William Barclay's Daily Study Bible

The Secret Of Endurance (2 Corinthians 4:16-18)

4:16-18 That is the reason why we do not grow weary. But if indeed our outward frame is wasting away, our inward self is renewed day by day, for the light affliction which at the moment we must endure produces for us in a way that cannot be exaggerated an eternal weight of glory, so long as we do not think of the things which are seen, but of the things which are unseen, for the things which are seen are passing, but the things which are unseen are eternal.

Here Paul sets out the secret of endurance.

(i) All through life it must happen that a man's bodily strength fades away, but all through life it ought to happen that a man's soul keeps growing. The sufferings which leave a man with a weakened body may be the very things which strengthen the sinews of his soul. It was the prayer of the poet, "Let me grow lovely growing old." From the physical point of view life may be a slow but inevitable slipping down the slope that leads to death. But from the spiritual point of view life is a climbing up the hill that leads to the presence of God. No man need fear the years, for they bring him nearer, not to death, but to God.

(ii) Paul was convinced that anything he had to suffer in this world would be as nothing compared with the glory he would enjoy in the next. He was certain that God would never be in any man's debt. Alistair Maclean, minister father of the author of H.M.S. Ulysses and the rest, tells of an old Highland woman who had to leave the clean air and the blue waters and the purple hills and live in the slum of a great city. She still lived close to God, and one day she said, "God will make it up to me, and I will see the flowers again."

In Christmas Eve Browning writes of the martyr whose story was set out "on the rude tablet overhead."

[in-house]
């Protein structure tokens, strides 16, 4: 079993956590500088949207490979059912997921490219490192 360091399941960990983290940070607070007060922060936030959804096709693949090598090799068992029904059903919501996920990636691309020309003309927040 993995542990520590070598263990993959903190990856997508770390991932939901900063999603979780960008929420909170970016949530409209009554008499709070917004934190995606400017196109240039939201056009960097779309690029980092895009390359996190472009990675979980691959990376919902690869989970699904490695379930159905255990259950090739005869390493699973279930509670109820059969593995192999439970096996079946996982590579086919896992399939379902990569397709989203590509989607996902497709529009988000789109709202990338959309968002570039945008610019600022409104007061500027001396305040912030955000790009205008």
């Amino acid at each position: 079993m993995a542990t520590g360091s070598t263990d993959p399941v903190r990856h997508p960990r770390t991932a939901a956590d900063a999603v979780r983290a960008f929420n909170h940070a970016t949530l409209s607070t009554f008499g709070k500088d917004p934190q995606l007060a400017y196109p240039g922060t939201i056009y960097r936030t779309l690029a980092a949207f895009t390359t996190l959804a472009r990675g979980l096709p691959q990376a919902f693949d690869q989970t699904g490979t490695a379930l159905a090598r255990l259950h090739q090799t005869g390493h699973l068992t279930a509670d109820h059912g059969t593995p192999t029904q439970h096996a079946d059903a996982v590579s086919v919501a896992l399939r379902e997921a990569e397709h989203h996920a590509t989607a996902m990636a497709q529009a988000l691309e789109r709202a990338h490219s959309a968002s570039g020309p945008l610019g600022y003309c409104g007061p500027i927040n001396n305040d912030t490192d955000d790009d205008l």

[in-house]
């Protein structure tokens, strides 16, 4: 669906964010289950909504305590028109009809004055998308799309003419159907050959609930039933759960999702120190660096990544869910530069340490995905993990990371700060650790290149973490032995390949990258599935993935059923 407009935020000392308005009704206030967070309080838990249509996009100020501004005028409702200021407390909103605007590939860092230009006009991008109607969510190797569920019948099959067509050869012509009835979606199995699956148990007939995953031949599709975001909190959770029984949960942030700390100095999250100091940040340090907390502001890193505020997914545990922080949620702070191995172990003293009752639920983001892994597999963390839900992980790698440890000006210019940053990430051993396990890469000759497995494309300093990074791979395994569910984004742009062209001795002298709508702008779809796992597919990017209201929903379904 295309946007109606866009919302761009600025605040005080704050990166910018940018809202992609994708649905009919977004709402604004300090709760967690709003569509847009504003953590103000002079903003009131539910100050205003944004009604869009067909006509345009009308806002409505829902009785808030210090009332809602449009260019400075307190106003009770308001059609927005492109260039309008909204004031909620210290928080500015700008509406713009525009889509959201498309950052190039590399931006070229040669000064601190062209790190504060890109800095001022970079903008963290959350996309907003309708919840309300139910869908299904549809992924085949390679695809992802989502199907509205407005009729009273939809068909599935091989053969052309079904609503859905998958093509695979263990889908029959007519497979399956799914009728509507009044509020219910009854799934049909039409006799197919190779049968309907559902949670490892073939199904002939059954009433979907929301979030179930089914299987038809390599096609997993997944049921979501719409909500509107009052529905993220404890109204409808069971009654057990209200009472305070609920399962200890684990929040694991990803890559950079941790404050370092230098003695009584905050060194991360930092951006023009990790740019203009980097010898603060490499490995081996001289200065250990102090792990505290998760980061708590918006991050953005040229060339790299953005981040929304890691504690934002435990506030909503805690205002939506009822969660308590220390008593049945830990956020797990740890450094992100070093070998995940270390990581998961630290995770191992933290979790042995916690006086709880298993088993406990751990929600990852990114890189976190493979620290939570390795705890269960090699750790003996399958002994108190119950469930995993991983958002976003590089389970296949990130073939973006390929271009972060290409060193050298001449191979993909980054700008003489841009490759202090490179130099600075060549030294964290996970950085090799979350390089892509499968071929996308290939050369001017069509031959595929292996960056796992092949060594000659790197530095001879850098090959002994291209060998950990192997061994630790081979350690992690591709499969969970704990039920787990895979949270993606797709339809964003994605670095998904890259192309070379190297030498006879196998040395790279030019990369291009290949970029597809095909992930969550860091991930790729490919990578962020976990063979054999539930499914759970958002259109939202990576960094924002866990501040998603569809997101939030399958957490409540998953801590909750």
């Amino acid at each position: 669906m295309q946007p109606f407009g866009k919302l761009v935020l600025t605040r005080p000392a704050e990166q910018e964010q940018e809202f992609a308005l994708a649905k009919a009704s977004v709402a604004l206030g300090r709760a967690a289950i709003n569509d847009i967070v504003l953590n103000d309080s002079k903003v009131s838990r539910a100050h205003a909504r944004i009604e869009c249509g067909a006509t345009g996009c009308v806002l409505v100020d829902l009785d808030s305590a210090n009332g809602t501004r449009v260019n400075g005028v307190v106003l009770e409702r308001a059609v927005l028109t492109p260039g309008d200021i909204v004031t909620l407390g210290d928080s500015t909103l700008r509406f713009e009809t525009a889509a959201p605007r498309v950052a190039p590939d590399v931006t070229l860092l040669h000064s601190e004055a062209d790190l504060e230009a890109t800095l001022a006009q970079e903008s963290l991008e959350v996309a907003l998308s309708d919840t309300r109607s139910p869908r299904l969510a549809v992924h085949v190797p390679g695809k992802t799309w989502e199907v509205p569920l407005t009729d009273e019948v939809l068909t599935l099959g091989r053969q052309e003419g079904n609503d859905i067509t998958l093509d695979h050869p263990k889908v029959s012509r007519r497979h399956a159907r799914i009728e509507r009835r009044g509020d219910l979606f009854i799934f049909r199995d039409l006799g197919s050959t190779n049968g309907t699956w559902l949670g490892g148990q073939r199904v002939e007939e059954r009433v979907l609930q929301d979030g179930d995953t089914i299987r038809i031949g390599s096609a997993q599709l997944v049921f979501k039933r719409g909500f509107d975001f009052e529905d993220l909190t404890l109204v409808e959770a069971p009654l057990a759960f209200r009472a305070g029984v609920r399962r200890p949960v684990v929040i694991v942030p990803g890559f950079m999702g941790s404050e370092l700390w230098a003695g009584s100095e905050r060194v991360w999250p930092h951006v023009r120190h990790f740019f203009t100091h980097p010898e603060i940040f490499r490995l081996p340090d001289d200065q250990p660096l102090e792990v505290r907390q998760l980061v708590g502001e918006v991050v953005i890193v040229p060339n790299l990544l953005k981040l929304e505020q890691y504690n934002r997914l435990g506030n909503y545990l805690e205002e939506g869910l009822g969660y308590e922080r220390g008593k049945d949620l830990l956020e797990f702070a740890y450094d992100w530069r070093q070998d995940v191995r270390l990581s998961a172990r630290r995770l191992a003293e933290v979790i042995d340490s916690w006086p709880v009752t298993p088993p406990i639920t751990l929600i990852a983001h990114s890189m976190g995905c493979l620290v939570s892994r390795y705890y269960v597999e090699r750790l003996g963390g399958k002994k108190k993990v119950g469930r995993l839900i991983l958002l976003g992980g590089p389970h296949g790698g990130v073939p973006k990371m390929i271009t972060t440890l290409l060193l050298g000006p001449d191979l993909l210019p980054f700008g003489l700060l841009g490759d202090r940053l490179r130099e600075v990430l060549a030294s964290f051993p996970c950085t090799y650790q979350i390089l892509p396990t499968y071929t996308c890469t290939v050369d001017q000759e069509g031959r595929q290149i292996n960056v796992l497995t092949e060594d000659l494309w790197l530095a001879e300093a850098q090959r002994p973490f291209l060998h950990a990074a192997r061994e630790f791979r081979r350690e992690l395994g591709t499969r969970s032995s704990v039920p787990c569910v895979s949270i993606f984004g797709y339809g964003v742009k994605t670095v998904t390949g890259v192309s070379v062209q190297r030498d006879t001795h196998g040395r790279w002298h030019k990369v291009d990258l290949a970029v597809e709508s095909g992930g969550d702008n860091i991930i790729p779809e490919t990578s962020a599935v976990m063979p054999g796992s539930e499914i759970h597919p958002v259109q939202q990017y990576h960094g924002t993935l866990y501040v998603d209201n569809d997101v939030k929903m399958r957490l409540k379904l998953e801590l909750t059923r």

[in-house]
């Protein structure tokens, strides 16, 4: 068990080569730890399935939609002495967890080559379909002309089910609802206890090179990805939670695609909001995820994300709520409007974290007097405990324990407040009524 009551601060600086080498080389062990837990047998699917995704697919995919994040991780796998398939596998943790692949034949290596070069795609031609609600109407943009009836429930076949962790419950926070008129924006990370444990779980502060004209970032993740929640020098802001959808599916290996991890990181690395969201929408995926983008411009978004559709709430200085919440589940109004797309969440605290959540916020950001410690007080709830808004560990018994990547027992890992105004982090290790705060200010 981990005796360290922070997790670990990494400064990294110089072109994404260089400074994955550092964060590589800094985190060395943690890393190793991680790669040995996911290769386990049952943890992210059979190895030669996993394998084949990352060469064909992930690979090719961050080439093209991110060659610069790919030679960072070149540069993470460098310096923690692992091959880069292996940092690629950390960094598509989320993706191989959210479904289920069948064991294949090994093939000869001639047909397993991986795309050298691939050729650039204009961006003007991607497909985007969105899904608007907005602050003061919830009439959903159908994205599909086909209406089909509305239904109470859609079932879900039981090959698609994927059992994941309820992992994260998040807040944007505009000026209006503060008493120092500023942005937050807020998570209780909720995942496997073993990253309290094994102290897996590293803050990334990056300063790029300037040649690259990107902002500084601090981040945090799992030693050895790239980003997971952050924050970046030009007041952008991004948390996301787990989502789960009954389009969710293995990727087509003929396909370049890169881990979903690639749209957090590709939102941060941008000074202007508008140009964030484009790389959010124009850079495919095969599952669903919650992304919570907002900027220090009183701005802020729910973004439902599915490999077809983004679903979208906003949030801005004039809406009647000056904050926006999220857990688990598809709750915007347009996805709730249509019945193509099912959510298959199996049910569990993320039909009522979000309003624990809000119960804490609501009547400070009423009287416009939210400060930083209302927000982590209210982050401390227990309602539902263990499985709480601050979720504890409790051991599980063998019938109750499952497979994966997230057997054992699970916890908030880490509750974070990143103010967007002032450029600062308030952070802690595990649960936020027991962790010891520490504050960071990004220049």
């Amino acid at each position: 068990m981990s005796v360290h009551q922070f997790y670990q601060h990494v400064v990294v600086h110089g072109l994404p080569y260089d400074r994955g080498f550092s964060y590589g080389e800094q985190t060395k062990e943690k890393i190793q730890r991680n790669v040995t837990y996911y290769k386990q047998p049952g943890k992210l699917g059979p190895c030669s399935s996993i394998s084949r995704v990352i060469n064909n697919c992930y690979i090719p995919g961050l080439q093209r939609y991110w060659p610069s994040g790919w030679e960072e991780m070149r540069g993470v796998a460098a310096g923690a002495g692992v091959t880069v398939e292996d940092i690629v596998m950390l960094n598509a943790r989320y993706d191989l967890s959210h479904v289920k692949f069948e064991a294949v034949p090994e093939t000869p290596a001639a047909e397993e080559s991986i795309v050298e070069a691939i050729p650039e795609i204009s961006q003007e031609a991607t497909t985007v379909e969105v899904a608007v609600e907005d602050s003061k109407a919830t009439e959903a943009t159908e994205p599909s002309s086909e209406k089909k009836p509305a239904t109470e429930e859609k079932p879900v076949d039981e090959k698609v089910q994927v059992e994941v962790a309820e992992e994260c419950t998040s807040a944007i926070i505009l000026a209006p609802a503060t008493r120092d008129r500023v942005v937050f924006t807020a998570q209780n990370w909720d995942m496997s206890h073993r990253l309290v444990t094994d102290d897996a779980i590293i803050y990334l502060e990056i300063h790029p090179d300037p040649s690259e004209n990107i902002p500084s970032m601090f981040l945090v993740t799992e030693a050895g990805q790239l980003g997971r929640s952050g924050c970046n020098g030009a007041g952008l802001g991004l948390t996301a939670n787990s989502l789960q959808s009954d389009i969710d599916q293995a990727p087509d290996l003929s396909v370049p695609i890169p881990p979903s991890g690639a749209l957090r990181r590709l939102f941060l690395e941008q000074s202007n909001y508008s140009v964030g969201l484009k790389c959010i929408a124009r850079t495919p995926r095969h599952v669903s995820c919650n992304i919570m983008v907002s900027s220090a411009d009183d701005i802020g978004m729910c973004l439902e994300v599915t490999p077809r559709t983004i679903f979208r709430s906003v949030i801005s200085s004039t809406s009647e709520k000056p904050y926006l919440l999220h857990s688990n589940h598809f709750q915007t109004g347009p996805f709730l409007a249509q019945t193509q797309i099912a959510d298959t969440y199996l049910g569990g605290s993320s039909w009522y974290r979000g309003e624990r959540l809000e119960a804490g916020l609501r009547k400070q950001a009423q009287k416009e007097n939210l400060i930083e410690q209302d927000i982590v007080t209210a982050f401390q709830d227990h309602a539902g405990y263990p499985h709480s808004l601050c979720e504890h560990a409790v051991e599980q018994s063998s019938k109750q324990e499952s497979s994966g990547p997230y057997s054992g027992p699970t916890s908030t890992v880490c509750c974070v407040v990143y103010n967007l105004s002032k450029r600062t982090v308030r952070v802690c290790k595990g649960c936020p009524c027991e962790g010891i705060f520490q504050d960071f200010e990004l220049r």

"I was born sickly, poor and mean,

A slave; no misery could screen

The holders of the pearl of price

From Caesar's envy,--therefore twice

I fought with beasts and three times saw

My children suffer by his law;

At last my own release was earned;

I was some time in being burned,

But at the close a Hand came through

The fire above my head, and drew

My soul to Christ, whom now I see.

Sergius, a brother, writes for me

This testimony on the wall--

For me, I have forgot it all."

Earth's suffering was forgotten in the glory of heaven.

It is a notable fact that in all the gospel story Jesus never foretold his death without foretelling his Resurrection. He who suffers for Christ will share his glory. God's own honour is pledged to that.

(iii) For that very reason, a man's eyes must be ever fixed, not on the things that are seen, but on the things that are unseen. The things that are seen, the things of this world, have their day and cease to be; the things that are unseen, the things of heaven, last forever.

There are two ways of looking at life. We can look at it as a slow but inexorable journey away from God. Wordsworth in his Ode on the Intimations of Immortality had the idea that when a child came into this world he had some memory of heaven which the years slowly took away from him.

"Trailing clouds of glory do we come,"

but,

"Shades of the prison house begin to close

About the growing boy."

And in the end the man is earthbound and heaven is forgotten. Thomas Hood wrote with wistful pathos:

"I remember, I remember

The fir-trees dark and high.

I used to think their slender spires

Were close against the sky.

It was a childish ignorance

But now 'tis little joy

To know, I'm farther off from heaven

Than when I was a boy."

If we think only of the things that are visible we are bound to see life that way. But there is another way. The writer to the Hebrews said of Moses: "He endured as seeing him who is invisible." ( Hebrews 11:27 ). Robert Louis Stevenson tells of an old byreman. Someone was sympathizing with him about his daily work amidst the muck of the byre and asking him how he could go on doing it day in and day out, and the old man answered, "He that has something ayont (beyond) need never weary."

-Barclay's Daily Study Bible (NT)

- William Barclay's Daily Study Bible